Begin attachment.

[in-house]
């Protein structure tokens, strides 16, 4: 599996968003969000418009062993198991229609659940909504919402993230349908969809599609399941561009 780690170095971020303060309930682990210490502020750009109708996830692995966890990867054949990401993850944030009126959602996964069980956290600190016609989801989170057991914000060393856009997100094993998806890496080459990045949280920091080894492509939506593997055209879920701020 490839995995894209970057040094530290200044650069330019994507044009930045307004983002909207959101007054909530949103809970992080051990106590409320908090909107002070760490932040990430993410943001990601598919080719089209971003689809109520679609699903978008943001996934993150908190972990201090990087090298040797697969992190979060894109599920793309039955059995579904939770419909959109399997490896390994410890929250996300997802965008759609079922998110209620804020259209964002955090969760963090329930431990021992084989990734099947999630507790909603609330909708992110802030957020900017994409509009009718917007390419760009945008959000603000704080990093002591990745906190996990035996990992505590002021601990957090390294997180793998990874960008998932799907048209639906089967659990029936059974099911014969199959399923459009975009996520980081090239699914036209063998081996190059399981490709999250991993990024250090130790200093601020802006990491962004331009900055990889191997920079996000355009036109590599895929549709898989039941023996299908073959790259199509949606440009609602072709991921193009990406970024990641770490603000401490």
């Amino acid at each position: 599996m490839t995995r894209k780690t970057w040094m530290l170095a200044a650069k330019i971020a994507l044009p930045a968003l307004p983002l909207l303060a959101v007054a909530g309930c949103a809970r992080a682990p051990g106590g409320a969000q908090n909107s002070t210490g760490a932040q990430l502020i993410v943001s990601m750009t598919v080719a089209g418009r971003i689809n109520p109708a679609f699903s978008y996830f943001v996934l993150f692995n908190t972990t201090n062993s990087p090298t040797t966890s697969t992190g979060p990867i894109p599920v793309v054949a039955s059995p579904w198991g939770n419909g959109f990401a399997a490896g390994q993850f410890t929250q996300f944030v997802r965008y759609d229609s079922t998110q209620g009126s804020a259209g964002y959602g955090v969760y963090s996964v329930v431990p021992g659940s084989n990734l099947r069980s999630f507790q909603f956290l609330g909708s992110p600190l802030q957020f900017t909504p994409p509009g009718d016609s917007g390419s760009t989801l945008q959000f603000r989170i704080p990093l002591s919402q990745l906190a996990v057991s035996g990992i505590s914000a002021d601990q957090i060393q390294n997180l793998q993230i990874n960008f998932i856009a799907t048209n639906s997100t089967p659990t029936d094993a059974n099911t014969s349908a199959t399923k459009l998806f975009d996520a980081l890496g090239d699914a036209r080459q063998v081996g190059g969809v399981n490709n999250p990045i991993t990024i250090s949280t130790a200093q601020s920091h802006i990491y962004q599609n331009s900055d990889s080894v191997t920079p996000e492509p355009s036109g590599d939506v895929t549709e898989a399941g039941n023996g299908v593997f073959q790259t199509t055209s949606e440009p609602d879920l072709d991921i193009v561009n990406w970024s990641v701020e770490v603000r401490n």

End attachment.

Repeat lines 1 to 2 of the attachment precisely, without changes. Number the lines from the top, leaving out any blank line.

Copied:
[in-house]
């Protein structure tokens, strides 16, 4: 599996968003969000418009062993198991229609659940909504919402993230349908969809599609399941561009 780690170095971020303060309930682990210490502020750009109708996830692995966890990867054949990401993850944030009126959602996964069980956290600190016609989801989170057991914000060393856009997100094993998806890496080459990045949280920091080894492509939506593997055209879920701020 490839995995894209970057040094530290200044650069330019994507044009930045307004983002909207959101007054909530949103809970992080051990106590409320908090909107002070760490932040990430993410943001990601598919080719089209971003689809109520679609699903978008943001996934993150908190972990201090990087090298040797697969992190979060894109599920793309039955059995579904939770419909959109399997490896390994410890929250996300997802965008759609079922998110209620804020259209964002955090969760963090329930431990021992084989990734099947999630507790909603609330909708992110802030957020900017994409509009009718917007390419760009945008959000603000704080990093002591990745906190996990035996990992505590002021601990957090390294997180793998990874960008998932799907048209639906089967659990029936059974099911014969199959399923459009975009996520980081090239699914036209063998081996190059399981490709999250991993990024250090130790200093601020802006990491962004331009900055990889191997920079996000355009036109590599895929549709898989039941023996299908073959790259199509949606440009609602072709991921193009990406970024990641770490603000401490």